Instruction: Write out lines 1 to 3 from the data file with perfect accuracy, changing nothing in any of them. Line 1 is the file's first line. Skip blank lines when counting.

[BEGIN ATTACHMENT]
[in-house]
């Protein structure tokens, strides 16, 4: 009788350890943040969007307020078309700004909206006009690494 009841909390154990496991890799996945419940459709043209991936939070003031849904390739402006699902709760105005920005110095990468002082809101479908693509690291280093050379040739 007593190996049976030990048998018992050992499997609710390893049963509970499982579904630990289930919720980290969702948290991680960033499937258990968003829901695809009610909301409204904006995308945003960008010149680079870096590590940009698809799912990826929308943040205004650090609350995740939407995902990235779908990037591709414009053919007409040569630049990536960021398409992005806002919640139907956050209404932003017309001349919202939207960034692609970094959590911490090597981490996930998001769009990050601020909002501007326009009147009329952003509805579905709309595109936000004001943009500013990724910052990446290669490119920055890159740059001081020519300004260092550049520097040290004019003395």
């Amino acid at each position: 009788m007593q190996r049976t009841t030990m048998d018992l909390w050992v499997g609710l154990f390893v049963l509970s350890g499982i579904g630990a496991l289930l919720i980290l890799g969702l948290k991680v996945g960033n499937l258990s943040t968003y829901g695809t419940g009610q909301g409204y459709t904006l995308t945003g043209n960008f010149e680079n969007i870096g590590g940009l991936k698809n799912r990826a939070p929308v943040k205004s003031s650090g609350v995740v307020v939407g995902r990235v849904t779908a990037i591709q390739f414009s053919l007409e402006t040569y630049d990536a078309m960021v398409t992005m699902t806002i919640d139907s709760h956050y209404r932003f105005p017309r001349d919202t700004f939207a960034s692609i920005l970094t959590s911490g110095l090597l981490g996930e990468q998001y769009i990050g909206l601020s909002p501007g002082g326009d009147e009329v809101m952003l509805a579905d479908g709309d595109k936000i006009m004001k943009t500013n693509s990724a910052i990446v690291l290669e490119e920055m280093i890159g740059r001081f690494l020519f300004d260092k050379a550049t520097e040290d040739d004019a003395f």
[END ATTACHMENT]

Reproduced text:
[in-house]
């Protein structure tokens, strides 16, 4: 009788350890943040969007307020078309700004909206006009690494 009841909390154990496991890799996945419940459709043209991936939070003031849904390739402006699902709760105005920005110095990468002082809101479908693509690291280093050379040739 007593190996049976030990048998018992050992499997609710390893049963509970499982579904630990289930919720980290969702948290991680960033499937258990968003829901695809009610909301409204904006995308945003960008010149680079870096590590940009698809799912990826929308943040205004650090609350995740939407995902990235779908990037591709414009053919007409040569630049990536960021398409992005806002919640139907956050209404932003017309001349919202939207960034692609970094959590911490090597981490996930998001769009990050601020909002501007326009009147009329952003509805579905709309595109936000004001943009500013990724910052990446290669490119920055890159740059001081020519300004260092550049520097040290004019003395």
């Amino acid at each position: 009788m007593q190996r049976t009841t030990m048998d018992l909390w050992v499997g609710l154990f390893v049963l509970s350890g499982i579904g630990a496991l289930l919720i980290l890799g969702l948290k991680v996945g960033n499937l258990s943040t968003y829901g695809t419940g009610q909301g409204y459709t904006l995308t945003g043209n960008f010149e680079n969007i870096g590590g940009l991936k698809n799912r990826a939070p929308v943040k205004s003031s650090g609350v995740v307020v939407g995902r990235v849904t779908a990037i591709q390739f414009s053919l007409e402006t040569y630049d990536a078309m960021v398409t992005m699902t806002i919640d139907s709760h956050y209404r932003f105005p017309r001349d919202t700004f939207a960034s692609i920005l970094t959590s911490g110095l090597l981490g996930e990468q998001y769009i990050g909206l601020s909002p501007g002082g326009d009147e009329v809101m952003l509805a579905d479908g709309d595109k936000i006009m004001k943009t500013n693509s990724a910052i990446v690291l290669e490119e920055m280093i890159g740059r001081f690494l020519f300004d260092k050379a550049t520097e040290d040739d004019a003395f």